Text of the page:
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    Hello Deelyb,
    I have seen this song danced by bellydancers, but have read the lyrics I really wouldn´t use it.

    Why don´t you use it; and by the way it´s a ver yold song. I know this song for more than 15 years, and I guess its even older.

    When I dance in turkish restaurants I use for the main part of the performance classical arabic music. And for the rest I use arabic or turkish pop music.

    Where are you from?

    Happy hips
    Tahira

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    Hi all

    Lady-Isabella - thanks for the offer of songs, but I have loads of music already! I just really enjoy this particular song, so wanted a translation and to see if it was suitable to dance to. But thanks again for the offer.

    Tahira - I'm based in Lancaster, England. I prefer not to use Arabic music in Turkish restaurants if I can help it (although some of Asena's stuff is originally Arabic). It's interesting you think that I shouldn't dance to this song - could you give me some more info about why - is it just that you think it's too sad?

    Thanks all! :-)

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    deelyb, don't take the meaning of the lyrics seriously and literally. it's not a sad song. in fact, it's intended for fun and dance. see erkin koray himself singing it here. do you see any trace of sadness or gloom? you can safely dance with the song. i'm sure your audience will enjoy it, even accompany you.

    ... and please forgive candan erçetin: she doesn't know how to belly-dance.

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    Thanks ilkin for clearing that up for me! I will happily dance to this song now!

    It's really important for me as a dancer, but not a native speaker of Turkish or Arabic that I can accurately (as possible) judge the weight/importance of song lyrics, so I don't make a fool of myself, or make the audience uncomfortable ;-)

    Anyway - I'll have a look at the clip and let you know what I think about candan erçetin... :-)

  9. #9
    Senior Member Volcano1985's Avatar
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    Quote Originally Posted by Tahira View Post
    by the way it´s a ver yold song. I know this song for more than 15 years, and I guess its even older.
    More than 35 years...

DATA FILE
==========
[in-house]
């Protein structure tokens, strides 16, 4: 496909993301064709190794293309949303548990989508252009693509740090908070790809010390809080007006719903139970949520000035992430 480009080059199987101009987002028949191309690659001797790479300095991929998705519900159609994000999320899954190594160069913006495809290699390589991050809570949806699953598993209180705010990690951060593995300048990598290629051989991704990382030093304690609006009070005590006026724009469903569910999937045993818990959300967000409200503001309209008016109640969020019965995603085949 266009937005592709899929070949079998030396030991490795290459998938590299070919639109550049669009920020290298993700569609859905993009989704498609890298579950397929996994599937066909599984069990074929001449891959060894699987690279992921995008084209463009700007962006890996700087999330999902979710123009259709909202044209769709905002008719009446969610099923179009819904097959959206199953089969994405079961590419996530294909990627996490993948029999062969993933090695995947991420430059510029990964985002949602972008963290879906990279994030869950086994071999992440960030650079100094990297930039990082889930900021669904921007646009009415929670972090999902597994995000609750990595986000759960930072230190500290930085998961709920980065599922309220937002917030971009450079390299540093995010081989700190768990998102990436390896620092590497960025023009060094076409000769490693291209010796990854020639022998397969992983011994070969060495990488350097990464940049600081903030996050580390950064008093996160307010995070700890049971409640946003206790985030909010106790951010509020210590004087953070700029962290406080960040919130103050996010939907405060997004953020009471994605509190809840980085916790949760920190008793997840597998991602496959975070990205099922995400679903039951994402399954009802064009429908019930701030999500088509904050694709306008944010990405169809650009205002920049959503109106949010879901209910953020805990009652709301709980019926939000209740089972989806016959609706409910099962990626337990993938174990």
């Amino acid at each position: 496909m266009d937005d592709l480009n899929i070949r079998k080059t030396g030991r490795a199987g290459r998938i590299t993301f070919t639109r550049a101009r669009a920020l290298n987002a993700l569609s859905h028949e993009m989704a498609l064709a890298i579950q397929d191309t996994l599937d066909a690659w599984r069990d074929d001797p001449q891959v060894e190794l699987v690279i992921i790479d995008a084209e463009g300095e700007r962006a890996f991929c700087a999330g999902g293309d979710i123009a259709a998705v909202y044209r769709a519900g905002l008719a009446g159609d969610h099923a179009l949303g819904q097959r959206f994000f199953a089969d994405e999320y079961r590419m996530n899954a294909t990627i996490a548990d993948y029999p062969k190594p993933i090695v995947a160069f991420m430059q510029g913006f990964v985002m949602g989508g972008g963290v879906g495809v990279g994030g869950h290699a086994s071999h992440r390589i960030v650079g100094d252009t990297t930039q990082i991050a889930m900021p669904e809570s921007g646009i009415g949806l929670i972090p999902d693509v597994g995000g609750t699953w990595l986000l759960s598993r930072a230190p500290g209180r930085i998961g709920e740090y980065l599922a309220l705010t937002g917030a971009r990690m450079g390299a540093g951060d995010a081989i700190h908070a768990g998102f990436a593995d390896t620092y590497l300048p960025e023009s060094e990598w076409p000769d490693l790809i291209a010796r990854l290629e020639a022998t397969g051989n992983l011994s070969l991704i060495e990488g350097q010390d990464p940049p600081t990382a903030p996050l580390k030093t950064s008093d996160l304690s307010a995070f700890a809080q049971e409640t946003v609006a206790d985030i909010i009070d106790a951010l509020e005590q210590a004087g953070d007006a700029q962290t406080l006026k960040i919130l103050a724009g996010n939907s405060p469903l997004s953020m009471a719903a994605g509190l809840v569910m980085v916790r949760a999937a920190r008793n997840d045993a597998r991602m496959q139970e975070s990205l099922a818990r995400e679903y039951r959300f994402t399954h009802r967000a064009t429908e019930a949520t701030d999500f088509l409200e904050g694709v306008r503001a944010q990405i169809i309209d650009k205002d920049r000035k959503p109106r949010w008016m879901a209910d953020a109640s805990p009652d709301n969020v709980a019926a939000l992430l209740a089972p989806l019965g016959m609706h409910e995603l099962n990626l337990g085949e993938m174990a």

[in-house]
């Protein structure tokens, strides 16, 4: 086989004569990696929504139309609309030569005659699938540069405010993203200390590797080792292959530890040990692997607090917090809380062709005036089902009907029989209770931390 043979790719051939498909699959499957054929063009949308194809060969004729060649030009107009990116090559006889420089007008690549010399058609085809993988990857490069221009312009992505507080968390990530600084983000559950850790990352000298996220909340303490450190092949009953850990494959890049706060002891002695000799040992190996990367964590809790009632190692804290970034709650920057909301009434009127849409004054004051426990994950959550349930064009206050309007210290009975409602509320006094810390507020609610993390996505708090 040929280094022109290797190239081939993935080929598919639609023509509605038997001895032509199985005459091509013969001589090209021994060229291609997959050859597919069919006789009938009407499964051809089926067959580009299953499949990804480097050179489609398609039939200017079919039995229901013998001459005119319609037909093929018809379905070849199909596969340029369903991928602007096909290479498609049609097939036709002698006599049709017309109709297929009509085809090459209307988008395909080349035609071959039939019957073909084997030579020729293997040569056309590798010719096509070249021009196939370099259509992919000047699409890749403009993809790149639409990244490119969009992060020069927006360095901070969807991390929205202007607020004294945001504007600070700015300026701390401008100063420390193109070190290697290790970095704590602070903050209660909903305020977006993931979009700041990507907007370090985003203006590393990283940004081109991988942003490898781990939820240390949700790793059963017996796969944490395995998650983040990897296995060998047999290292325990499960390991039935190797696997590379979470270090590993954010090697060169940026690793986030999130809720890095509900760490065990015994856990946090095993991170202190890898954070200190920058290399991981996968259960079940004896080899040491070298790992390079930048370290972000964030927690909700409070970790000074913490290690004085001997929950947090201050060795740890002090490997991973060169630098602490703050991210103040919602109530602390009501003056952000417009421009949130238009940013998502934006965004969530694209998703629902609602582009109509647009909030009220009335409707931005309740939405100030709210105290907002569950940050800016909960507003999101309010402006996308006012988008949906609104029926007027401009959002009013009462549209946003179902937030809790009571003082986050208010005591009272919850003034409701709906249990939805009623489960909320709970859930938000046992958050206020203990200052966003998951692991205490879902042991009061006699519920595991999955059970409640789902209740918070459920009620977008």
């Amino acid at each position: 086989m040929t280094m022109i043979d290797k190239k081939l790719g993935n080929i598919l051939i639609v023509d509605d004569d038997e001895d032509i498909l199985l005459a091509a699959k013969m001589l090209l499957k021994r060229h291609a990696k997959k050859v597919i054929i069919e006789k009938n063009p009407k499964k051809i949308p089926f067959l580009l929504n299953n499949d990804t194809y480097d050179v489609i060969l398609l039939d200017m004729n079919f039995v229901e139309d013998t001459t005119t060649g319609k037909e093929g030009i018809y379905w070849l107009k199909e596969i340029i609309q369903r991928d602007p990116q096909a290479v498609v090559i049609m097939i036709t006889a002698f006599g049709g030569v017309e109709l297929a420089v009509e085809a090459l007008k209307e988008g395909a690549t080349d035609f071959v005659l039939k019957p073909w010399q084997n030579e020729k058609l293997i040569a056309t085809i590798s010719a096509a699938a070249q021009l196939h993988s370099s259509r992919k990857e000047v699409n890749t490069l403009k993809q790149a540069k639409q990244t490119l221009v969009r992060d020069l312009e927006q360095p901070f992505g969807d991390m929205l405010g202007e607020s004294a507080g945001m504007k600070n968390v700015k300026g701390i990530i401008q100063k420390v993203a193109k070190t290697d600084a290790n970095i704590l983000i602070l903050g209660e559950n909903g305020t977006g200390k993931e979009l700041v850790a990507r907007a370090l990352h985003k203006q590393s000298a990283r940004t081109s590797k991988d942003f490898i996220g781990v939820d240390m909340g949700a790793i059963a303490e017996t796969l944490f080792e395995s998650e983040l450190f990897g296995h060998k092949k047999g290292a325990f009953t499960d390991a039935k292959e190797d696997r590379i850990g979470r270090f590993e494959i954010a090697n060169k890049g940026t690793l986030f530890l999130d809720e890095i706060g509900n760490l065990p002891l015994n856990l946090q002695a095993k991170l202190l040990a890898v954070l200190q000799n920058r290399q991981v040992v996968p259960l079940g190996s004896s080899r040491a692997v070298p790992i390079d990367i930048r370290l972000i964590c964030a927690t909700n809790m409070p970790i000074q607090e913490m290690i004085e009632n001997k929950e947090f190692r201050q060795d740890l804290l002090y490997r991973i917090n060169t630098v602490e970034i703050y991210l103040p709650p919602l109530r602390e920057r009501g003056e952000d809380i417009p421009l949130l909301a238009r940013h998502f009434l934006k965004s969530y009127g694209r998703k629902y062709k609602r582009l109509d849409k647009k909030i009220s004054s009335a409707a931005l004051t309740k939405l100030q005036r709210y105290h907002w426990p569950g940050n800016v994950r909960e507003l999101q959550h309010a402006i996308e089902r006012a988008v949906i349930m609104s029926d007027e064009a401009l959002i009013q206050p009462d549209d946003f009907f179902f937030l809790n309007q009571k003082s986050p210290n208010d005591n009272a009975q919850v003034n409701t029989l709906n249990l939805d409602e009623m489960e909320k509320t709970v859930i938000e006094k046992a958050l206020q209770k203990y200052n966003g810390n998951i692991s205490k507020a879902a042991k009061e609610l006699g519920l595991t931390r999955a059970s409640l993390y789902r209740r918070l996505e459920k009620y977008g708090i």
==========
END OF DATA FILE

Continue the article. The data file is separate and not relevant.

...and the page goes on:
Hasta Siempre Comandante...(Left the forum 28-04-2008)

  10. #10
    Senior Member Tahira's Avatar
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    Hi Dellyb,
    most of all I would not take this song, because it is so "old". I used to dance in different turkish restaurants. One preferred that we dancers dance to classic arabic music, another restaurant owner loved "mezdeke" and "nez" and he alsways asked for sezen aksu songs. And sometimes i took greek music, there are some turkish/greek and arab/greek songs and nobody complained about it.
    By the way: all of them loved music based on Saidi rhythm.

    I would take the songs you love most and you can fall deeply into the music. Because when you are with the music it will automatically show in your dance. So I recommend, take the songs you like - and wait for the owners reaction. But they will be satisfied when his guests are satiesfied. Follow your own feelings concerning music - I never had a bad experience with that attitude.

    Happy hips
    Tahira

  11. #11
    Senior Member Tahira's Avatar
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    @VOlcano
    ...oooops, that old - I didn´even guess


    Tahira

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    Hi Tahira - I appreciate what you're saying about the age of the song, but that doesn't really bother me - most of the classic Arabic songs are MUCH older than 35yrs! You say I should use the music I like, and I like this music, so I'll work it into my set! Most of the restaurant owners I've worked with are happy to let the dancers choose their own music, and don't insist on things, so I'll try this out and see what happens.

    Thanks again all!

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    Senior Member amnah's Avatar
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    Thanks a lot <3